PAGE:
Hi Shaun Davies,
Edit: Have a look here
Since I’m a RED shooter I visit often reduser.net, and 8K was since a while a main theme there, so here is an example with 8K. Even I get a error currently, but you can see that the resolution options are given in the cogwheel-icon settings options. Not that I’m aware of any 8K VR from YouTube yet. But perhaps one day. If so the format would be something else:
My hint was a little nudge to your numbers, OK, I will be clearer, 13653x7680 is not a number that I would use. First it seems not to follow any dividable and secondly there is a 3 as last digit, a clear problem. The hight seems pure fantasy, perhaps I miss something, since this is a fast changing subject.
The producer/Cinematographer is Luke Neumann
Anyway, if 4K and then it is UHD, which is 3840x2160 and that will be recompressed. I use normally the highest lose less compression I can get uploaded in time. You have to make tests. Not all compression methods are equally good, some might be nice for some footage, then it might suck (really) for something else. Again, if YouTube gives you 4K and thing larger is a waste of time. If they have to sample it down, it might be not as good as After Effects could do. Yes, quality gets better when sampling down, but only if one knows what and how to do it. YouTube is not equipped with a human controlled system, it is certainly all automated.
Since the footage is for motion, but without motion blur, a high AntiAliasing creates less effective compressions. If you work with data rates, those crisp details will take space in the file. So, perhaps reconsider what really needs to be super sharp.
The discussions what works and what not will differ, and I will not even pretend to get it done the first two times in most cases. Trial and error. Learn the compressions-philosophies, e.g., is it run-length or mpeg based, etc. Form there you might have a first evaluation. Or just render different versions out. But never with a loss. Youtube can’t repair anything that is loss.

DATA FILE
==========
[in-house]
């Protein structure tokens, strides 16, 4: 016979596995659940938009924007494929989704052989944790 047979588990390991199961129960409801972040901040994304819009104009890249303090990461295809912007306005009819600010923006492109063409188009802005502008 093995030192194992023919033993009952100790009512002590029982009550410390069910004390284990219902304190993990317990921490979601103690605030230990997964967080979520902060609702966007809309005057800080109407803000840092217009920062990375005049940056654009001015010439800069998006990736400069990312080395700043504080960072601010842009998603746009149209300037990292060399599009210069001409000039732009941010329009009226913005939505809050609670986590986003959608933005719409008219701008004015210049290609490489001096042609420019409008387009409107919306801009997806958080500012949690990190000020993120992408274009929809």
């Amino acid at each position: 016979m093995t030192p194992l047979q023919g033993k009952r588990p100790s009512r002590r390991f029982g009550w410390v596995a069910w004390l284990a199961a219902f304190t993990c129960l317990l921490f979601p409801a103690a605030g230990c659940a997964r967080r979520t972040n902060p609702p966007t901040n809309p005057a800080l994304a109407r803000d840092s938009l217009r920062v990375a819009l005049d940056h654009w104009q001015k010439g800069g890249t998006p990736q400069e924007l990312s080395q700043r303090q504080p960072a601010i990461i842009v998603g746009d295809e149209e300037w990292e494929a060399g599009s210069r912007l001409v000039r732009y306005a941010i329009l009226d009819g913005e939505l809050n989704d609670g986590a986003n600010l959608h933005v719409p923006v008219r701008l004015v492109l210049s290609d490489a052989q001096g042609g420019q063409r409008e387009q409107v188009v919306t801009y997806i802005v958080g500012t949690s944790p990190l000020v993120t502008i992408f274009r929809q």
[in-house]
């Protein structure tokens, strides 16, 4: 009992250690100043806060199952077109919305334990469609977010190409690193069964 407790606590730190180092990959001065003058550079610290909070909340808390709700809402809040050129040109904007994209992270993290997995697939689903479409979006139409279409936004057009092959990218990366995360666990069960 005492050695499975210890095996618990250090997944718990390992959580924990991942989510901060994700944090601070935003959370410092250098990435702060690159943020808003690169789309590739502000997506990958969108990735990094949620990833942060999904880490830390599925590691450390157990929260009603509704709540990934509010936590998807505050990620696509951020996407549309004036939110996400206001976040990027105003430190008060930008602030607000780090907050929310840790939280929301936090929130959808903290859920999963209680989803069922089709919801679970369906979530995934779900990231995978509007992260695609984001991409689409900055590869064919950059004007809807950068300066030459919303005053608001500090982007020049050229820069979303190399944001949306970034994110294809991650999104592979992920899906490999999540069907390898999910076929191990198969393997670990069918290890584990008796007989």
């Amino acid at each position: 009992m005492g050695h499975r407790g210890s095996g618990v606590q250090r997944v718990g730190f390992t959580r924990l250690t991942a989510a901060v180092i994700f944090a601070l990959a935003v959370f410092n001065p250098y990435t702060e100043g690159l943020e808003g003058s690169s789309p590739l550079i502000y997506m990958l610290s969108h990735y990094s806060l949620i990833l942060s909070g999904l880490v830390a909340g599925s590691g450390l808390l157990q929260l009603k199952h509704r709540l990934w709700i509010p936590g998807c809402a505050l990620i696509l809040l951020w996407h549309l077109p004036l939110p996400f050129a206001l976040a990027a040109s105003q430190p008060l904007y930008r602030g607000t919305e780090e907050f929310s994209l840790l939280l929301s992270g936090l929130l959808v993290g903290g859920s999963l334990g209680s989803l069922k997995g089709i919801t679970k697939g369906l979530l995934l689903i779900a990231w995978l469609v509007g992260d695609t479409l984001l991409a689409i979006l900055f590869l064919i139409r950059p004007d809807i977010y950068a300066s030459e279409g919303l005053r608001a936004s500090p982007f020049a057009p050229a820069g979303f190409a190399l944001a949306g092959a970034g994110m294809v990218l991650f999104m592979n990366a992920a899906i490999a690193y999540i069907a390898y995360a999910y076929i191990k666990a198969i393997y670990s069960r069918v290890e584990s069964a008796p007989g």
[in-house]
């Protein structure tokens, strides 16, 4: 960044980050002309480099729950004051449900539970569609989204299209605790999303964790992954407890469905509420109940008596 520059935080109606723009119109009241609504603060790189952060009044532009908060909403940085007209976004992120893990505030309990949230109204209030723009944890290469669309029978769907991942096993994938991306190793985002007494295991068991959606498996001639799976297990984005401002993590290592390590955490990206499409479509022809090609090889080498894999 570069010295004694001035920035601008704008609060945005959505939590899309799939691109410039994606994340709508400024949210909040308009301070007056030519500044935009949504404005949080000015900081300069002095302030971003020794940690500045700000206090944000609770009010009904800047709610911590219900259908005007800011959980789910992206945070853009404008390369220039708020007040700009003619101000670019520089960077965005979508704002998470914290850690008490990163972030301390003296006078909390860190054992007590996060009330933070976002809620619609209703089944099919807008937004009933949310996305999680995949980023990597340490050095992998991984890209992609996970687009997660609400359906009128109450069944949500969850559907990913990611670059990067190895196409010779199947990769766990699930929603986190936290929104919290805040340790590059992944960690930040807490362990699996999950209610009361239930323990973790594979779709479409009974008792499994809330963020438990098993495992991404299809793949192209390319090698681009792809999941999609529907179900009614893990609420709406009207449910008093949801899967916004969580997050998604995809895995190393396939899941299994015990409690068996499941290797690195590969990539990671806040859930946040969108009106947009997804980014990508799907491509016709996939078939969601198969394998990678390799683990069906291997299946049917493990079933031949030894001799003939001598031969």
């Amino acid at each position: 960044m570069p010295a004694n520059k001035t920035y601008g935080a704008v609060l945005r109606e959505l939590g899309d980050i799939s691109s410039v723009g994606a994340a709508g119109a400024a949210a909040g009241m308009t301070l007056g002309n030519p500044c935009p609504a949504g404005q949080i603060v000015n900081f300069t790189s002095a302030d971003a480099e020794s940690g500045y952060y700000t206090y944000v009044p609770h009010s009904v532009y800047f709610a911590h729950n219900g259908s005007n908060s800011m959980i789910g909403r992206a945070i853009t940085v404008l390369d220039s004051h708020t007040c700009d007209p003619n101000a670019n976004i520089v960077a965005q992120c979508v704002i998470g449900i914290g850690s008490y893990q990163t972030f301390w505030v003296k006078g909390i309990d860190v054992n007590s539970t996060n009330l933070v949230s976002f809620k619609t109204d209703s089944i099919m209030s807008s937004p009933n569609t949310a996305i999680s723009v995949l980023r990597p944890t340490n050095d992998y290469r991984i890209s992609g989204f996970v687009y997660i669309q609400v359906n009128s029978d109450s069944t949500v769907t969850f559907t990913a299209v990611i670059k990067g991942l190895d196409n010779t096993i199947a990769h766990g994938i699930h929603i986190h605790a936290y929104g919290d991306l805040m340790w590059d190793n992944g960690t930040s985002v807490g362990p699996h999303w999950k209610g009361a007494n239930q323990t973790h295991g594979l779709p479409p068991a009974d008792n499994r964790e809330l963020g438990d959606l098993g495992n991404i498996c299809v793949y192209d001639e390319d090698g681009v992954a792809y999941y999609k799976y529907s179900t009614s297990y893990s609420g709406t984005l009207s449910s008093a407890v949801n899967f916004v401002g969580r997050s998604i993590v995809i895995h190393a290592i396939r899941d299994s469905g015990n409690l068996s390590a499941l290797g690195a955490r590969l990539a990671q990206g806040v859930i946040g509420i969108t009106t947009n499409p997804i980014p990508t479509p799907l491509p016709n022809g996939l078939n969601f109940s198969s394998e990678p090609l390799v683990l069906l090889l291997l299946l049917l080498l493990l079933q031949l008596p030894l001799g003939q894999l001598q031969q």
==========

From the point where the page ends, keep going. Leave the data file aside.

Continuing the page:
You see it on a 4K monitor, but the key questions is, how is it finally seen. My iMac has a 5K and when I look at any Facebook image I think of crumble cake, as they place a patter over it, grain makes an appearance of sharpness, to me it looks horrible, compared only to G+ which is also not the best.
As a subjective note: I tend to have my images (practical/still) in 26+Kx13+K/16bit Adobe RGB at the moment and my footage (practical/motion) in capture 6K/16bit down-sampled to deliver 4K/UHD, and it shows (camera UHD-movie stuff is more 3K, if at all, but we all know that), most people will see it on an iPhone - at least so far I get from my “followers at G+” (close to 300M views currently), and there goes the whole beauty of hi-res. But I digress.
Well rendering, if done well is better in quality, and there we need to soften sometimes areas of little interest to get the size (MB-wise) down.
All of that, just suggestions. Keep for now the the VR-Cam render sizes and render more—upload even more —than getting slowed down by 15K stuff. IF you get more savvy with the compression and which image content suffers less from which compression format, you might explore larger sizes. At the moment the bandwidth is certainly not ready for that, nor the majority of devices. Well, that is my idea about. Toss it or explore it, that is just up to you.
Besides, test different frame rates:
The more frames, so far I got it, the better the quality. But I might be wrong, as things have changed constantly, as ai Said above already. Perhaps 60fps is better than 24fps. Test, test, test. Testing means to use all kind of devices, as nothing is more annoying than using a device that is overwhelmed with the data flow, and your head movement is not followed.
The less compressed, the higher the bandwidth needs to be
The higher compressed, the better the decoder must be (faster)
The higher the frame rate the more natural motion will show
In anyway, I hope you get your work showcased and find people who admiring it. Isn’t that what it is all about?